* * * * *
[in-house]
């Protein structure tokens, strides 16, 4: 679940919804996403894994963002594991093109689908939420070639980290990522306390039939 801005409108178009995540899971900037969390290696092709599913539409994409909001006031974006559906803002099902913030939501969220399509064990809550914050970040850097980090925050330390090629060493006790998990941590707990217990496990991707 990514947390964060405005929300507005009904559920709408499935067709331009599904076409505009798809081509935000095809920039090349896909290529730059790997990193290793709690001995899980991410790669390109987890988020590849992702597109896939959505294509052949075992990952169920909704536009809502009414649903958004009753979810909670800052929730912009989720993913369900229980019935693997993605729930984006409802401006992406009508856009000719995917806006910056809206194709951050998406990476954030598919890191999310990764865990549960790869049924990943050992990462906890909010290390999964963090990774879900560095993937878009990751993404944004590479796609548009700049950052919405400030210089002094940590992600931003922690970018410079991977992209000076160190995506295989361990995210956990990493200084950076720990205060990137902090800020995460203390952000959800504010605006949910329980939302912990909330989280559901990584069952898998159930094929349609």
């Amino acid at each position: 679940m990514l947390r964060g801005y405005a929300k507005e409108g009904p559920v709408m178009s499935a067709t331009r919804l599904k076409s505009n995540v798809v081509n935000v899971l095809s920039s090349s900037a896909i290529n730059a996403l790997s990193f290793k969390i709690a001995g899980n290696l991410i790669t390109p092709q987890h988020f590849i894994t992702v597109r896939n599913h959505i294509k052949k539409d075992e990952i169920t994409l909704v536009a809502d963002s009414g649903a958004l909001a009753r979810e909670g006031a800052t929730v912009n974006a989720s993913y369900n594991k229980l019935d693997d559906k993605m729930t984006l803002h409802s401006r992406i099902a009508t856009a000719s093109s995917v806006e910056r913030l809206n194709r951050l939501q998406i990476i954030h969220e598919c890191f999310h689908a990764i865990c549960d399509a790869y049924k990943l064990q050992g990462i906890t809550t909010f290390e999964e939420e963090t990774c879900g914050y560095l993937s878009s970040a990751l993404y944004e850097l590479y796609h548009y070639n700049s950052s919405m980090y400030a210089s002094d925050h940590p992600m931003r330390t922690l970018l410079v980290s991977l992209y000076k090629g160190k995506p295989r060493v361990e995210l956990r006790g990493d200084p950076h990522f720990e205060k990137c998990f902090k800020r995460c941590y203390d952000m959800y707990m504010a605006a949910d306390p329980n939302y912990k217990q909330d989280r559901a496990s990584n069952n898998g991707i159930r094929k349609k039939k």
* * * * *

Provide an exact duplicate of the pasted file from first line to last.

[in-house]
């Protein structure tokens, strides 16, 4: 679940919804996403894994963002594991093109689908939420070639980290990522306390039939 801005409108178009995540899971900037969390290696092709599913539409994409909001006031974006559906803002099902913030939501969220399509064990809550914050970040850097980090925050330390090629060493006790998990941590707990217990496990991707 990514947390964060405005929300507005009904559920709408499935067709331009599904076409505009798809081509935000095809920039090349896909290529730059790997990193290793709690001995899980991410790669390109987890988020590849992702597109896939959505294509052949075992990952169920909704536009809502009414649903958004009753979810909670800052929730912009989720993913369900229980019935693997993605729930984006409802401006992406009508856009000719995917806006910056809206194709951050998406990476954030598919890191999310990764865990549960790869049924990943050992990462906890909010290390999964963090990774879900560095993937878009990751993404944004590479796609548009700049950052919405400030210089002094940590992600931003922690970018410079991977992209000076160190995506295989361990995210956990990493200084950076720990205060990137902090800020995460203390952000959800504010605006949910329980939302912990909330989280559901990584069952898998159930094929349609």
């Amino acid at each position: 679940m990514l947390r964060g801005y405005a929300k507005e409108g009904p559920v709408m178009s499935a067709t331009r919804l599904k076409s505009n995540v798809v081509n935000v899971l095809s920039s090349s900037a896909i290529n730059a996403l790997s990193f290793k969390i709690a001995g899980n290696l991410i790669t390109p092709q987890h988020f590849i894994t992702v597109r896939n599913h959505i294509k052949k539409d075992e990952i169920t994409l909704v536009a809502d963002s009414g649903a958004l909001a009753r979810e909670g006031a800052t929730v912009n974006a989720s993913y369900n594991k229980l019935d693997d559906k993605m729930t984006l803002h409802s401006r992406i099902a009508t856009a000719s093109s995917v806006e910056r913030l809206n194709r951050l939501q998406i990476i954030h969220e598919c890191f999310h689908a990764i865990c549960d399509a790869y049924k990943l064990q050992g990462i906890t809550t909010f290390e999964e939420e963090t990774c879900g914050y560095l993937s878009s970040a990751l993404y944004e850097l590479y796609h548009y070639n700049s950052s919405m980090y400030a210089s002094d925050h940590p992600m931003r330390t922690l970018l410079v980290s991977l992209y000076k090629g160190k995506p295989r060493v361990e995210l956990r006790g990493d200084p950076h990522f720990e205060k990137c998990f902090k800020r995460c941590y203390d952000m959800y707990m504010a605006a949910d306390p329980n939302y912990k217990q909330d989280r559901a496990s990584n069952n898998g991707i159930r094929k349609k039939k």